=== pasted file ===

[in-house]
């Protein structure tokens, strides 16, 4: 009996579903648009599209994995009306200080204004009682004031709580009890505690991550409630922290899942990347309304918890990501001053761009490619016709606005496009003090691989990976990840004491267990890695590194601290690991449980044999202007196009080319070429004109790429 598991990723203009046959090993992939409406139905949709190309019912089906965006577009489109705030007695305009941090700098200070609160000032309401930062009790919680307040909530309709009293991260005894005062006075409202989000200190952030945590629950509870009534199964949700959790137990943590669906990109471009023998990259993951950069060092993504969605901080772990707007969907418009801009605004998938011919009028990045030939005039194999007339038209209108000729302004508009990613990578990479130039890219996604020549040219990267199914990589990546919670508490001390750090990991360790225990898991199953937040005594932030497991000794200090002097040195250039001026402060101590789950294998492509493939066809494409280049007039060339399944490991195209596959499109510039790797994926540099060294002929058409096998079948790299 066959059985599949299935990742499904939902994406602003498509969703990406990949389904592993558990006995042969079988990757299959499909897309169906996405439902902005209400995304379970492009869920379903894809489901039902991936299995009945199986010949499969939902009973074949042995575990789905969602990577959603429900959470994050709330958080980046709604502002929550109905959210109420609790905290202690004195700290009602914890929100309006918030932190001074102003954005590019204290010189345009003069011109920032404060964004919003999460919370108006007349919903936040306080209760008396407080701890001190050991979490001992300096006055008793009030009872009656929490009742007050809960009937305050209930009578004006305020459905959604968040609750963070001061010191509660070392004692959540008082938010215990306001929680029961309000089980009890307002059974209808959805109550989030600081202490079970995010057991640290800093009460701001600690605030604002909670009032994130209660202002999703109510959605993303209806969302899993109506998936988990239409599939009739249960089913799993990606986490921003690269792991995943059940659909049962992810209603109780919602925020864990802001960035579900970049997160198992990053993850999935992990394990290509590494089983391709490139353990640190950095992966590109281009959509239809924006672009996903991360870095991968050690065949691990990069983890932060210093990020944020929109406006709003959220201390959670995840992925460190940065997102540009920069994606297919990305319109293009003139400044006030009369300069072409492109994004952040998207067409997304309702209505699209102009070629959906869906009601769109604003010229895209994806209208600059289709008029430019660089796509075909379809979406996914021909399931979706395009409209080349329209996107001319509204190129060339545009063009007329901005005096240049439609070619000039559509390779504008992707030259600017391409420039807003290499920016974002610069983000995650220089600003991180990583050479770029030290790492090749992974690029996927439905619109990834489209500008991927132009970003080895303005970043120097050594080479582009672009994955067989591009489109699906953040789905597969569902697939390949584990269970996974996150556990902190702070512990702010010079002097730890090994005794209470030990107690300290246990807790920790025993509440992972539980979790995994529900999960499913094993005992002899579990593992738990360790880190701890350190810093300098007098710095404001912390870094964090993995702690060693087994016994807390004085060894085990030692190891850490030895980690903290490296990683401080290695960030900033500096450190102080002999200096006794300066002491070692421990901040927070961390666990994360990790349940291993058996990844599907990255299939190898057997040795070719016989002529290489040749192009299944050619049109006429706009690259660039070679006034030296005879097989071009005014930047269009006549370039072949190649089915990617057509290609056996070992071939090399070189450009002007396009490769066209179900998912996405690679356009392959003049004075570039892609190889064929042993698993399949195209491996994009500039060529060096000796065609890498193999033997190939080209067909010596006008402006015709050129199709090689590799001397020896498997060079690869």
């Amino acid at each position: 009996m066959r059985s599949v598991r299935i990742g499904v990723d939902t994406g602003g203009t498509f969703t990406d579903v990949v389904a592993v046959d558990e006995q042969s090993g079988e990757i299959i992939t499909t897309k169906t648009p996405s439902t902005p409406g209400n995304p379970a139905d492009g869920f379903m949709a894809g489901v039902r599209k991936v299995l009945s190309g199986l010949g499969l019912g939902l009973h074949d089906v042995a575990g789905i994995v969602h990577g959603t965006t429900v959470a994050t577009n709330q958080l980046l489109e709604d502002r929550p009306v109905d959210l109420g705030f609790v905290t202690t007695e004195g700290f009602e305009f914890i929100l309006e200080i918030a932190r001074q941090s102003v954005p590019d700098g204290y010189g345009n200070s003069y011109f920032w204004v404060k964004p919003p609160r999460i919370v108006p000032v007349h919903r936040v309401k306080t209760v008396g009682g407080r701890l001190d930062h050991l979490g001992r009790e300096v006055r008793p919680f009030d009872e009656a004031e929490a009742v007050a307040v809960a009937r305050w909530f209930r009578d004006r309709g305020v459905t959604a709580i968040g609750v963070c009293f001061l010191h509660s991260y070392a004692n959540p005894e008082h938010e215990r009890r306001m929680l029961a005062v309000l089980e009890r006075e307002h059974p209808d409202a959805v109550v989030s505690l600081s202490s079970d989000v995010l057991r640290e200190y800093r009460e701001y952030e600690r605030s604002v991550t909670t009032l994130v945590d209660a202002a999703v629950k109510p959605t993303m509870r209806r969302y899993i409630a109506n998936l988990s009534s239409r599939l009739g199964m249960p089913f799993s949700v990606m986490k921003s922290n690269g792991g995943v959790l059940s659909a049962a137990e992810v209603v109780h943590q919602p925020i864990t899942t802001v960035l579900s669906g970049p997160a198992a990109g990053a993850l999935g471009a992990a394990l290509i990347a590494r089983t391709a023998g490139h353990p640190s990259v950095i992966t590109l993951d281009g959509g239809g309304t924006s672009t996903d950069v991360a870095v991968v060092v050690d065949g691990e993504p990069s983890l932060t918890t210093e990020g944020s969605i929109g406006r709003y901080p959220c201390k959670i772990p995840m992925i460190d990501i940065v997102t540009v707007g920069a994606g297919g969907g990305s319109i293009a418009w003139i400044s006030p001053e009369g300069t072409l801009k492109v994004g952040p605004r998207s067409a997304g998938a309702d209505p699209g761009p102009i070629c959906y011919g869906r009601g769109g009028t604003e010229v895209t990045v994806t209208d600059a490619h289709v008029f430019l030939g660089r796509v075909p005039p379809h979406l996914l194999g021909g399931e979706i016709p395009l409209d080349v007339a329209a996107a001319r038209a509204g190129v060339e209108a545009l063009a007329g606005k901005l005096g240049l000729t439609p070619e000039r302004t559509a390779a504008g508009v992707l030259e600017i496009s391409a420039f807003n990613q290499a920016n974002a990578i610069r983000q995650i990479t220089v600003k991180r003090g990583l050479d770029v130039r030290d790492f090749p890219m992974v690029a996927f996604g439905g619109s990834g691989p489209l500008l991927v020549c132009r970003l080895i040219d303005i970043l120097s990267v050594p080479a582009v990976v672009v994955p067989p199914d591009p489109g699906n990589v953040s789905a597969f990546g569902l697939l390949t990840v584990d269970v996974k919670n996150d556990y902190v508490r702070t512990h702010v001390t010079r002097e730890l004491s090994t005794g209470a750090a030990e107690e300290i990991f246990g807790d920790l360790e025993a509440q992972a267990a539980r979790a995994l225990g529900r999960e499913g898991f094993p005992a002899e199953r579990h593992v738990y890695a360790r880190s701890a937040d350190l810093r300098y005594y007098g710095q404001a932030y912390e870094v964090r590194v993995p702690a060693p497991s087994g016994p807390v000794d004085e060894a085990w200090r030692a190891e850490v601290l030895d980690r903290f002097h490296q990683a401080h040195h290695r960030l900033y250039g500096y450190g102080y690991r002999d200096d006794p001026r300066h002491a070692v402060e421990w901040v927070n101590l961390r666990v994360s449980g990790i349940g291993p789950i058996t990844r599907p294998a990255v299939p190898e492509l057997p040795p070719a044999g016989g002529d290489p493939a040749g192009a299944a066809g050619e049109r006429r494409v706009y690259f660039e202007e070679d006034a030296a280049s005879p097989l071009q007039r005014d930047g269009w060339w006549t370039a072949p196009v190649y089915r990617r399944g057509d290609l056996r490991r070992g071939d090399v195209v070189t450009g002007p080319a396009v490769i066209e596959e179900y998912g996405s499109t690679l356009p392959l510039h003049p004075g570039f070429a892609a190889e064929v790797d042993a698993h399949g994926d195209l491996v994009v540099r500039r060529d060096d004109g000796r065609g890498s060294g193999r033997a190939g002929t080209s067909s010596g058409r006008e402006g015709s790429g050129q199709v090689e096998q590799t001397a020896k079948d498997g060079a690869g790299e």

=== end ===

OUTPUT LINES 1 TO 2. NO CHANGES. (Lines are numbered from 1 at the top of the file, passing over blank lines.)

[in-house]
């Protein structure tokens, strides 16, 4: 009996579903648009599209994995009306200080204004009682004031709580009890505690991550409630922290899942990347309304918890990501001053761009490619016709606005496009003090691989990976990840004491267990890695590194601290690991449980044999202007196009080319070429004109790429 598991990723203009046959090993992939409406139905949709190309019912089906965006577009489109705030007695305009941090700098200070609160000032309401930062009790919680307040909530309709009293991260005894005062006075409202989000200190952030945590629950509870009534199964949700959790137990943590669906990109471009023998990259993951950069060092993504969605901080772990707007969907418009801009605004998938011919009028990045030939005039194999007339038209209108000729302004508009990613990578990479130039890219996604020549040219990267199914990589990546919670508490001390750090990991360790225990898991199953937040005594932030497991000794200090002097040195250039001026402060101590789950294998492509493939066809494409280049007039060339399944490991195209596959499109510039790797994926540099060294002929058409096998079948790299 066959059985599949299935990742499904939902994406602003498509969703990406990949389904592993558990006995042969079988990757299959499909897309169906996405439902902005209400995304379970492009869920379903894809489901039902991936299995009945199986010949499969939902009973074949042995575990789905969602990577959603429900959470994050709330958080980046709604502002929550109905959210109420609790905290202690004195700290009602914890929100309006918030932190001074102003954005590019204290010189345009003069011109920032404060964004919003999460919370108006007349919903936040306080209760008396407080701890001190050991979490001992300096006055008793009030009872009656929490009742007050809960009937305050209930009578004006305020459905959604968040609750963070001061010191509660070392004692959540008082938010215990306001929680029961309000089980009890307002059974209808959805109550989030600081202490079970995010057991640290800093009460701001600690605030604002909670009032994130209660202002999703109510959605993303209806969302899993109506998936988990239409599939009739249960089913799993990606986490921003690269792991995943059940659909049962992810209603109780919602925020864990802001960035579900970049997160198992990053993850999935992990394990290509590494089983391709490139353990640190950095992966590109281009959509239809924006672009996903991360870095991968050690065949691990990069983890932060210093990020944020929109406006709003959220201390959670995840992925460190940065997102540009920069994606297919990305319109293009003139400044006030009369300069072409492109994004952040998207067409997304309702209505699209102009070629959906869906009601769109604003010229895209994806209208600059289709008029430019660089796509075909379809979406996914021909399931979706395009409209080349329209996107001319509204190129060339545009063009007329901005005096240049439609070619000039559509390779504008992707030259600017391409420039807003290499920016974002610069983000995650220089600003991180990583050479770029030290790492090749992974690029996927439905619109990834489209500008991927132009970003080895303005970043120097050594080479582009672009994955067989591009489109699906953040789905597969569902697939390949584990269970996974996150556990902190702070512990702010010079002097730890090994005794209470030990107690300290246990807790920790025993509440992972539980979790995994529900999960499913094993005992002899579990593992738990360790880190701890350190810093300098007098710095404001912390870094964090993995702690060693087994016994807390004085060894085990030692190891850490030895980690903290490296990683401080290695960030900033500096450190102080002999200096006794300066002491070692421990901040927070961390666990994360990790349940291993058996990844599907990255299939190898057997040795070719016989002529290489040749192009299944050619049109006429706009690259660039070679006034030296005879097989071009005014930047269009006549370039072949190649089915990617057509290609056996070992071939090399070189450009002007396009490769066209179900998912996405690679356009392959003049004075570039892609190889064929042993698993399949195209491996994009500039060529060096000796065609890498193999033997190939080209067909010596006008402006015709050129199709090689590799001397020896498997060079690869």